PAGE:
Mideast policies blur in N.Y. race.
New York should have been the state to clarify the Democratic candidates' views on the Mideast, but it wasn't. It should have been the place for wide-ranging discussion, not only because more than a quarter of its primary election voters are Jewish but also because bankers, oil consultants, and other Middle East-watchers can be found in New York. But this didn't happen.
Instead, Walter Mondale and Gary Hart got hung up on what many observers consider to be a nonissue at this stage - the proposal to move the United States Embassy from Tel Aviv to Jerusalem.
It is a nonissue, for one thing, some Middle East experts say, because once he became president, either Mr. Hart or Mr. Mondale might find it difficult to move the embassy. It is also a nonissue in the real world, as weightier matters would quickly crop up.
As former Undersecretary of State Joseph Sisco has pointed out, the proposed embassy move would not improve Israel's security. But its security could be affected by other issues, ranging from economic and military aid to arms sales, the Palestinian issue, and the Iran-Iraq war.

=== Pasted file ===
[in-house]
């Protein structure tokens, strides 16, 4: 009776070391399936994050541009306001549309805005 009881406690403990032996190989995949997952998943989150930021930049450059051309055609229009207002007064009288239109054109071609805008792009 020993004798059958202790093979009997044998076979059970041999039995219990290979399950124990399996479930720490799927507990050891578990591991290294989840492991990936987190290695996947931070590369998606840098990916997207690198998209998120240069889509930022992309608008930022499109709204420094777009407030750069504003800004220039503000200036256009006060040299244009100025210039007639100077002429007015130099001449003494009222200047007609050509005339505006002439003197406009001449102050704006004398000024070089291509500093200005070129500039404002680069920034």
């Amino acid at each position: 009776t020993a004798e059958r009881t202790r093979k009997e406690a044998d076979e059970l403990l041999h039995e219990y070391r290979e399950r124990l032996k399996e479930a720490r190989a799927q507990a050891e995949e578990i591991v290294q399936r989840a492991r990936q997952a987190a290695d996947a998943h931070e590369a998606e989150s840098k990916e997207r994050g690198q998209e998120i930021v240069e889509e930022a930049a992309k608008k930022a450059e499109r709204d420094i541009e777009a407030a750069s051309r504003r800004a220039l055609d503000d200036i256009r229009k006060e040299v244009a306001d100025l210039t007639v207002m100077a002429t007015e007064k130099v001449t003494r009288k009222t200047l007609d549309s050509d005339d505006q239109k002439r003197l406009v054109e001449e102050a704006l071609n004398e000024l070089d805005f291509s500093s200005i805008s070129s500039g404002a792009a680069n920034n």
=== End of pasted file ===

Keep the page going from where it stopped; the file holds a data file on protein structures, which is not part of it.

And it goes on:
In the real world, the Iran-Iraq war could swiftly eclipse other issues, especially if Iran threatened oil lanes and nations on the southern side of the Gulf.
But the Democratic presidential candidates have touched only superficially on the matter of keeping the oil lifeline to Europe and Japan open. Mondale says that he would do everything necessary. Hart would support the Europeans, presumably with air and naval power, but would stop short of sending American ground forces.
Hart's posture appears to be in line with his reluctance to use force anywhere in the third world. But the question of oil from the Gulf - and militant Islam - deserves more debate. There is a Hart-Mondale difference here worth exploring.
When it comes to the much-debated Jerusalem embassy issue, meanwhile, Mondale charges that Hart was slow to endorse the embassy move and took the position that the issue should be decided by negotiations. Hart denies saying the location of the embassy should depend on negotiations.
Hart asks Mondale why the Carter administration failed to move the embassy. Mondale replies that Mr. Carter opposed such a move.